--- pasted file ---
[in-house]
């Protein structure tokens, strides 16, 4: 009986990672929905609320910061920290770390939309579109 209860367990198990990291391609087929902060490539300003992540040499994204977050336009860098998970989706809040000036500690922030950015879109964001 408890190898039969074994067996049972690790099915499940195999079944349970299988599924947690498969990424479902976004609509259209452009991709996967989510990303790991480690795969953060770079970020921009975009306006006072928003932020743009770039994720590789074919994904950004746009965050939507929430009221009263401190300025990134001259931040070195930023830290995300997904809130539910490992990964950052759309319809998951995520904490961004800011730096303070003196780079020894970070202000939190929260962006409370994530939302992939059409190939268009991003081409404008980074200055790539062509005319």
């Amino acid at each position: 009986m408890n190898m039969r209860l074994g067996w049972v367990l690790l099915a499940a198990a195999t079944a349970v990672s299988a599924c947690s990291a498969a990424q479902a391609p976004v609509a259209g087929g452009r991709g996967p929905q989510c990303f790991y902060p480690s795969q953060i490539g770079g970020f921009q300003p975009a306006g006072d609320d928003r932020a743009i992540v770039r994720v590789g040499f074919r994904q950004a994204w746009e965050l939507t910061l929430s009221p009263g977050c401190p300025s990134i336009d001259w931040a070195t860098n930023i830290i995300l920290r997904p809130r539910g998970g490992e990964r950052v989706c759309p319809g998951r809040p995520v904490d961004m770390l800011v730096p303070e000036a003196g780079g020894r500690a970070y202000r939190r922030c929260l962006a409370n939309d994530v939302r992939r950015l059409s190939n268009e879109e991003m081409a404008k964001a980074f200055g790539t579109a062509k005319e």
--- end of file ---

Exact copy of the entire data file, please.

[in-house]
């Protein structure tokens, strides 16, 4: 009986990672929905609320910061920290770390939309579109 209860367990198990990291391609087929902060490539300003992540040499994204977050336009860098998970989706809040000036500690922030950015879109964001 408890190898039969074994067996049972690790099915499940195999079944349970299988599924947690498969990424479902976004609509259209452009991709996967989510990303790991480690795969953060770079970020921009975009306006006072928003932020743009770039994720590789074919994904950004746009965050939507929430009221009263401190300025990134001259931040070195930023830290995300997904809130539910490992990964950052759309319809998951995520904490961004800011730096303070003196780079020894970070202000939190929260962006409370994530939302992939059409190939268009991003081409404008980074200055790539062509005319």
């Amino acid at each position: 009986m408890n190898m039969r209860l074994g067996w049972v367990l690790l099915a499940a198990a195999t079944a349970v990672s299988a599924c947690s990291a498969a990424q479902a391609p976004v609509a259209g087929g452009r991709g996967p929905q989510c990303f790991y902060p480690s795969q953060i490539g770079g970020f921009q300003p975009a306006g006072d609320d928003r932020a743009i992540v770039r994720v590789g040499f074919r994904q950004a994204w746009e965050l939507t910061l929430s009221p009263g977050c401190p300025s990134i336009d001259w931040a070195t860098n930023i830290i995300l920290r997904p809130r539910g998970g490992e990964r950052v989706c759309p319809g998951r809040p995520v904490d961004m770390l800011v730096p303070e000036a003196g780079g020894r500690a970070y202000r939190r922030c929260l962006a409370n939309d994530v939302r992939r950015l059409s190939n268009e879109e991003m081409a404008k964001a980074f200055g790539t579109a062509k005319e």